NIOSHTIC-2 Publications Search
Healthy worker effect in a longitudinal study of one-second forced expiratory volume (FEV1) and chronic exposure to granite dust.
Eisen-EA; Wegman-DH; Louis-TA; Smith-TJ; Peters-JM
Int J Epidemiol 1995 Dec; 24(6):1154-1162
The chronic effects of long term, low level exposure to granite dust and the shorter term effects of current exposure on pulmonary function were studied in a cohort of Vermont granite workers. Additionally, the potential bias due to healthy worker selection was assessed by comparing the dose response associations between survivors who remained in the study for the full 5 year observation period and dropouts. The association between granite dust and forced expiratory in 1 second (FEV1) was estimated in a cohort of 618 men working in the granite sheds. The cohort consisted of 353 survivors and 265 dropouts. The men had started work after 1940, had no previous occupational history in another dusty trade, were 25 to 65 year old in 1970, and performed an acceptable FEV1 in the initial survey in 1970. The survivors had an FEV1 of 96% of predicted at baseline and were losing FEV1 at an average rate of 44 milliliters/year (ml/yr). No association was found between the rate of FEV1 decline and lifetime dust exposure. The dropouts had a lower FEV1 at baseline (94%) and were losing FEV1 at an average rate of 69ml/yr. The association between dust exposure and decline in FEV1 was statistically significant in the dropout group. The authors conclude that the findings illustrate bias due to the healthy worker effect and an example of the failure to detect a true work related healthy effect in a study based only on a survivor population.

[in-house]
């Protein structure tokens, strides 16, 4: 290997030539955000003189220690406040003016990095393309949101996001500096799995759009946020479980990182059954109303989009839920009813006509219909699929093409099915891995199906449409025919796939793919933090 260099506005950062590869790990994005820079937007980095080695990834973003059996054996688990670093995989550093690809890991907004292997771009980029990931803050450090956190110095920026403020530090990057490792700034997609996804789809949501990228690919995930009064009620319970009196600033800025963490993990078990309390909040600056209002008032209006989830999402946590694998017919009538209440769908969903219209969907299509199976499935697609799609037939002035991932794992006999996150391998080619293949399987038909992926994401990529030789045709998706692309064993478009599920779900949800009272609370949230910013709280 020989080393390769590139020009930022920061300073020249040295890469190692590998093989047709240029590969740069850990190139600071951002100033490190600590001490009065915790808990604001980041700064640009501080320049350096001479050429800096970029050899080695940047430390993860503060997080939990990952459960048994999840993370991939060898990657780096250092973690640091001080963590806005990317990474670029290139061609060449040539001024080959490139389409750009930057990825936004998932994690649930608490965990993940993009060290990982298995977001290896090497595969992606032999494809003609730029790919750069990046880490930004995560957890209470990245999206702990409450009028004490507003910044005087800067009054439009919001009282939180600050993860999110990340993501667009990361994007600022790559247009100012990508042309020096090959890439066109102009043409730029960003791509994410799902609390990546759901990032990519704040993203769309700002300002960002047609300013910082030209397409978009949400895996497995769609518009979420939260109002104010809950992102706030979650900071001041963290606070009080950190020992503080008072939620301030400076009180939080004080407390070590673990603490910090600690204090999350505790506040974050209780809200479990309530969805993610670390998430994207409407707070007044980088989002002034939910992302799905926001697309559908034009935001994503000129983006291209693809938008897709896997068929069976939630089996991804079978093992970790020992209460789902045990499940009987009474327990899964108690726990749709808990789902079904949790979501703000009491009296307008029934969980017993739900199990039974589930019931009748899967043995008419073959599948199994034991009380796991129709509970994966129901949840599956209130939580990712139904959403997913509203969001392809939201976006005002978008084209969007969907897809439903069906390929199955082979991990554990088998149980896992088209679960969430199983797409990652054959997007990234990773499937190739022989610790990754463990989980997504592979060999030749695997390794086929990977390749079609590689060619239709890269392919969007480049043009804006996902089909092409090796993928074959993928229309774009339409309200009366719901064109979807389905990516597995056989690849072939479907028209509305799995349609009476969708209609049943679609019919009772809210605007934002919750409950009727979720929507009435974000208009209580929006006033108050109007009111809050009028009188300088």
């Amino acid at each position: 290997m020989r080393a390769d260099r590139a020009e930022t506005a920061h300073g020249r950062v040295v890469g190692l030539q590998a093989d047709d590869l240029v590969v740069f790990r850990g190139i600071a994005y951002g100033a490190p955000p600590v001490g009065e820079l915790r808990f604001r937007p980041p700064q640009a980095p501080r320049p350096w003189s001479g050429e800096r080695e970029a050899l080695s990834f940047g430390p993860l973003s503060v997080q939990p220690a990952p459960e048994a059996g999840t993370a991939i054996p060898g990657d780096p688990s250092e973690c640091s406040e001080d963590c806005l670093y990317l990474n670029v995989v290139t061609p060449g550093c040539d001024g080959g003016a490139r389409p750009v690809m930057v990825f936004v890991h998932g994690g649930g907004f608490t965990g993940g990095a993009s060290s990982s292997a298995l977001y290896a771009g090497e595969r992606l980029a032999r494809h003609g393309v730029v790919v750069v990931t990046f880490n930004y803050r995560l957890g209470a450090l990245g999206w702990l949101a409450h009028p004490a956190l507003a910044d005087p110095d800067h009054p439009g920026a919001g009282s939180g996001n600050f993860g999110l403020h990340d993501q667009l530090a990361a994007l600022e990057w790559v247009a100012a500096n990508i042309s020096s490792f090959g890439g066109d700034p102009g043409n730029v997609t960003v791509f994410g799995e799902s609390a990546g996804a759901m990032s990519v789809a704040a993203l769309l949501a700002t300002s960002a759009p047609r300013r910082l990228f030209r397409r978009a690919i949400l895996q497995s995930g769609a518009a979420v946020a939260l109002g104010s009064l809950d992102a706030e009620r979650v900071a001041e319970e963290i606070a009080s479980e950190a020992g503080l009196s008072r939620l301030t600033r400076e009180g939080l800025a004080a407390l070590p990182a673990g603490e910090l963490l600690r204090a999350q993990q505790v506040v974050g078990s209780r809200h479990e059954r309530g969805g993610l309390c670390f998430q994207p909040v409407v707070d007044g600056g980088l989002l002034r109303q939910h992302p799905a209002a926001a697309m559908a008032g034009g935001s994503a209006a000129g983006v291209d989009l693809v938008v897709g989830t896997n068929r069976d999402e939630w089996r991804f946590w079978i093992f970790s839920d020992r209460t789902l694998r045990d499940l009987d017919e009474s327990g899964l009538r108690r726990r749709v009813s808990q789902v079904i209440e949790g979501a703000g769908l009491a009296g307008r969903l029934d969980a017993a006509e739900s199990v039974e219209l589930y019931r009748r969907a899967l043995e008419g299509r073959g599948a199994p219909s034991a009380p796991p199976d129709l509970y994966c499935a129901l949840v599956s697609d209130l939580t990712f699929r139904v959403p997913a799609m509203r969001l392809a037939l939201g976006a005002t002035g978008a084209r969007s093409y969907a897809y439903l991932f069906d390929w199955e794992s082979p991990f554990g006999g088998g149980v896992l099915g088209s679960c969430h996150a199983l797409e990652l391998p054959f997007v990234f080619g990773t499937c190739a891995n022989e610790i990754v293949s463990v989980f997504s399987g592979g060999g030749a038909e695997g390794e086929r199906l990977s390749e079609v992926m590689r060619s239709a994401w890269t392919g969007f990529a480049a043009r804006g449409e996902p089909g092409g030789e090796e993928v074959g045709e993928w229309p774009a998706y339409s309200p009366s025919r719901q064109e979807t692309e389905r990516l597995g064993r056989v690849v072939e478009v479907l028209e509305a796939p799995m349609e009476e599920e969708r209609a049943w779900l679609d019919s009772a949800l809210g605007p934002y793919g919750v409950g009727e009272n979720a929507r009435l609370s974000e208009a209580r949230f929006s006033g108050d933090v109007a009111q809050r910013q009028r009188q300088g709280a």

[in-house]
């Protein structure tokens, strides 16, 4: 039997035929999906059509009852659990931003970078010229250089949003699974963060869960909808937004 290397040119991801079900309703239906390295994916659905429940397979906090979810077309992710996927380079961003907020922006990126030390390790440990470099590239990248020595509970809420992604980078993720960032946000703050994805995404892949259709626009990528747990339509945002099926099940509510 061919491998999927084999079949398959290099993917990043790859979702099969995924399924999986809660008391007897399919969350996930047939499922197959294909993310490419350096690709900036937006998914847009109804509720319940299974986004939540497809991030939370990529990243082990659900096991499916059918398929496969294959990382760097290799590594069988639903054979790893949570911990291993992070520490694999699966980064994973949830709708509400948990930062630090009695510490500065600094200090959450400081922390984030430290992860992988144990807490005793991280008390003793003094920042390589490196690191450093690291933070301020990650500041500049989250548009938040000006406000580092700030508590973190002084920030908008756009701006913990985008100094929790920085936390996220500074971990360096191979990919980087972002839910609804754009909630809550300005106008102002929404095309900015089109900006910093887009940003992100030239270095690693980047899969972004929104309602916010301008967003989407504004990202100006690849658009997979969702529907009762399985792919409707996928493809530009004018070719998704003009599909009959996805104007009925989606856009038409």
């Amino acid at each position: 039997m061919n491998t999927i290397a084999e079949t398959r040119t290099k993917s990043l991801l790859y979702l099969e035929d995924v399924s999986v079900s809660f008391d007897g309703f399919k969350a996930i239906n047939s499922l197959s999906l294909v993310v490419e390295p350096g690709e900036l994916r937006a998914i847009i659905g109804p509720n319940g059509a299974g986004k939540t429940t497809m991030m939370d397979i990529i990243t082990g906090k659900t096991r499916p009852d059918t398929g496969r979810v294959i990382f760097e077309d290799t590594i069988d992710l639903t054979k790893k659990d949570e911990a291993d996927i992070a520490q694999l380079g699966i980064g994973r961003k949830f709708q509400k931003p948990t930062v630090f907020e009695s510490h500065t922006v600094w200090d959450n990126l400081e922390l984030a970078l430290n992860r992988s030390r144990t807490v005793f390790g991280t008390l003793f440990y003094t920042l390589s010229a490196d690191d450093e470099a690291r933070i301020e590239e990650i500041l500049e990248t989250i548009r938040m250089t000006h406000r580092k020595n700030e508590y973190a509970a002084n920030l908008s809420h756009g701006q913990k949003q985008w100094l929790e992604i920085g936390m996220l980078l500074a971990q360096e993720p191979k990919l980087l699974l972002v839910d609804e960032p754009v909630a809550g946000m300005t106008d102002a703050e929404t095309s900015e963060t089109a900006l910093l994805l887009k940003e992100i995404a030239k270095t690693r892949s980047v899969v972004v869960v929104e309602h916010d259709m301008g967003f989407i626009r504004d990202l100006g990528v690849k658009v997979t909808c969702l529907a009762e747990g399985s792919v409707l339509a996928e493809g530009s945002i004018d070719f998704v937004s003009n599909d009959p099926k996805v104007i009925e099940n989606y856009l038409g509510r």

NIOSH-Publication; NIOSH-Grant; Training; Epidemiology; Dust-exposure; Mineral-dusts; Statistical-analysis; Quarry-workers; Occupational-exposure; Lung-disease; Pulmonary-function; Respiratory-system-disorders
Physiology Harvard School of Public Hlth 665 Huntington Avenue Boston, Mass 02115
Issue of Publication
International Journal of Epidemiology
ME; VT; MA; MN; CA
Harvard University, Boston, Massachusetts
Page last reviewed: September 2, 2020
Content source: National Institute for Occupational Safety and Health Education and Information Division